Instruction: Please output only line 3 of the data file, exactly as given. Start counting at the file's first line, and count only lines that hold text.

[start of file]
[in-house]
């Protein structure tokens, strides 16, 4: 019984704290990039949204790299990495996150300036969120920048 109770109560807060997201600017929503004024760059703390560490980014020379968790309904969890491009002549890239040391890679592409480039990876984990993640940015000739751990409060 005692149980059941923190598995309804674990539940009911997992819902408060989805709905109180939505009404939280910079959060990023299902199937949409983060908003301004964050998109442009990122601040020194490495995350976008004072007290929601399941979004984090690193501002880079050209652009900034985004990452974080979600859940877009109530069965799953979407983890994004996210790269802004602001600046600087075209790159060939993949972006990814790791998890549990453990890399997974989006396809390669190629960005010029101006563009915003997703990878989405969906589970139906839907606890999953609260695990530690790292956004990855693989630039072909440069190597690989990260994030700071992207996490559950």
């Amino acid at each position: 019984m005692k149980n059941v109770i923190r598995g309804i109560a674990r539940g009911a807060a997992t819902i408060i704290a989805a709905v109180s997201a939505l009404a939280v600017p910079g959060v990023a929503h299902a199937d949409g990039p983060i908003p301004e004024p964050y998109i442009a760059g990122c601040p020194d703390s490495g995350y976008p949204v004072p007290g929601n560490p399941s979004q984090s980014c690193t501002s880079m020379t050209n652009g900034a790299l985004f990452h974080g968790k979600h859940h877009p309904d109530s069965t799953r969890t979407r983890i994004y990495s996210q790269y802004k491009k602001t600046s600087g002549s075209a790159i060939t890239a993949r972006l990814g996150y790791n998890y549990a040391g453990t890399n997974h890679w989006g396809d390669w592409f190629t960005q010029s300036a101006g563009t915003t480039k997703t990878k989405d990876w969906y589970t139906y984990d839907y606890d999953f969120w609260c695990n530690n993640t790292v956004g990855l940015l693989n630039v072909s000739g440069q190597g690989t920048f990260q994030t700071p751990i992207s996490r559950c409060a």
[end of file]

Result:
């Amino acid at each position: 019984m005692k149980n059941v109770i923190r598995g309804i109560a674990r539940g009911a807060a997992t819902i408060i704290a989805a709905v109180s997201a939505l009404a939280v600017p910079g959060v990023a929503h299902a199937d949409g990039p983060i908003p301004e004024p964050y998109i442009a760059g990122c601040p020194d703390s490495g995350y976008p949204v004072p007290g929601n560490p399941s979004q984090s980014c690193t501002s880079m020379t050209n652009g900034a790299l985004f990452h974080g968790k979600h859940h877009p309904d109530s069965t799953r969890t979407r983890i994004y990495s996210q790269y802004k491009k602001t600046s600087g002549s075209a790159i060939t890239a993949r972006l990814g996150y790791n998890y549990a040391g453990t890399n997974h890679w989006g396809d390669w592409f190629t960005q010029s300036a101006g563009t915003t480039k997703t990878k989405d990876w969906y589970t139906y984990d839907y606890d999953f969120w609260c695990n530690n993640t790292v956004g990855l940015l693989n630039v072909s000739g440069q190597g690989t920048f990260q994030t700071p751990i992207s996490r559950c409060a």